EU must be "firm" in aviation CO2 dispute with China
BRUSSELS (Reuters) - Europe's climate chief struck a defiant note in an escalating row over moves to make airlines pay for carbon pollution, saying Brussels would not cave in to threats of trade retaliation.
From January 1 next year, the EU will require all airlines flying to Europe to be included in the Emissions Trading Scheme (ETS), a system that forces polluters to buy permits for each tonne of carbon dioxide they emit above a certain cap.
China's aviation authority opposes the measure, saying it will cost Chinese airlines 800 million yuan ($123 million) in the first year and more than triple that by 2020.
Industry and diplomatic sources have said China threatened retaliation against European airlines and French planemaker Airbus if the EU goes ahead with its plans.
"When some parties start to threaten specific European companies, I think Europe should be very firm," Climate Commissioner Connie Hedegaard told Reuters in an interview.
"Now is not the time to get nervous over legislation that has already been agreed," she added. "This was agreed by all 27 EU member states, by the European Parliament and by the European Commission."
The aviation industry is worried the dispute will result in trade conflict and retaliatory measures, both from China and the United States, which has also voiced its opposition.
The U.S. industry group Air Transport Association of America is challenging the move in EU courts.
The row over inclusion of aviation emissions in the EU scheme is likely to flare up at the June 5-7 annual meeting of the International Air Transport Association in Singapore. The association is the aviation sector's main trade body.
Hedegaard said it was vital to act on aviation emissions after years of rhetoric from the industry, but little action. "We cannot accept a global sector that says -- let's wait for another 5 or 10 years, because we still can't reach an agreement."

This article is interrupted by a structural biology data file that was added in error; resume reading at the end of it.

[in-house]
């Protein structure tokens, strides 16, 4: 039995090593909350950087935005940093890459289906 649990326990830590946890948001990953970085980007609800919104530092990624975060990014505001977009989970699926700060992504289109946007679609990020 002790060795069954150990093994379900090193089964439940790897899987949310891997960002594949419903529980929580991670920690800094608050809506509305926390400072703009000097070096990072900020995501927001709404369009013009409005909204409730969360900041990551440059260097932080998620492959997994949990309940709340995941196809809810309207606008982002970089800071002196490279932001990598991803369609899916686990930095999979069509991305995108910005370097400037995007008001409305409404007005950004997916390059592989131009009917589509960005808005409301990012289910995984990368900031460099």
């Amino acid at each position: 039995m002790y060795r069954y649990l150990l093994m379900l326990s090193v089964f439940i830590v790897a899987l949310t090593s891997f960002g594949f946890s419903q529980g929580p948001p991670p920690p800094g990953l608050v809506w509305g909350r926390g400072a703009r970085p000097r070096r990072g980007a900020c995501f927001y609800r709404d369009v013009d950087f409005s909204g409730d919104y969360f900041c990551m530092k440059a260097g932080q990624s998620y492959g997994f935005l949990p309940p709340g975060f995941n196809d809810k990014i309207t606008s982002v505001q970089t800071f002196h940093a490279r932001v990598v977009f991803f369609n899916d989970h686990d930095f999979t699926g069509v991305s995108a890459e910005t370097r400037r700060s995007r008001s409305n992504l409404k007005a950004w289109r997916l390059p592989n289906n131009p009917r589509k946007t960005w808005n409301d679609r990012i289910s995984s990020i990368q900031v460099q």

Having taken the decision to act, Europe must now apply its laws evenly across all airlines using European airspace, regardless of their origin.
She also noted that the cost of emissions permits translated to around 8 euros ($11.70) per passenger on an international flight, a small amount compared to some airport taxes, such as New York at around $16.
"It's very important we do not just target European companies with the ETS," she said. "And why should a Chinese businessman be exempt on a flight from Beijing... if a European student flying from Scotland to Germany to visit their parents is not?" she said.
She also held out the offer of a compromise -- a provision in the laws that allows Europe to exempt airlines from countries that are taking "equivalent" steps to curb greenhouse gases from aviation.
"If you have equivalent measures of your own, you can be exempted," she said. "We can see in the Chinese press that they're working on that. We're looking at that to see -- is that what we can call an equivalent measure?"
The European Union has told Chinese airlines they can win an exemption from the EU's carbon market if China takes carbon-cutting steps from aviation, according to a letter seen by Reuters on Sunday.
(Editing by David Fogarty)
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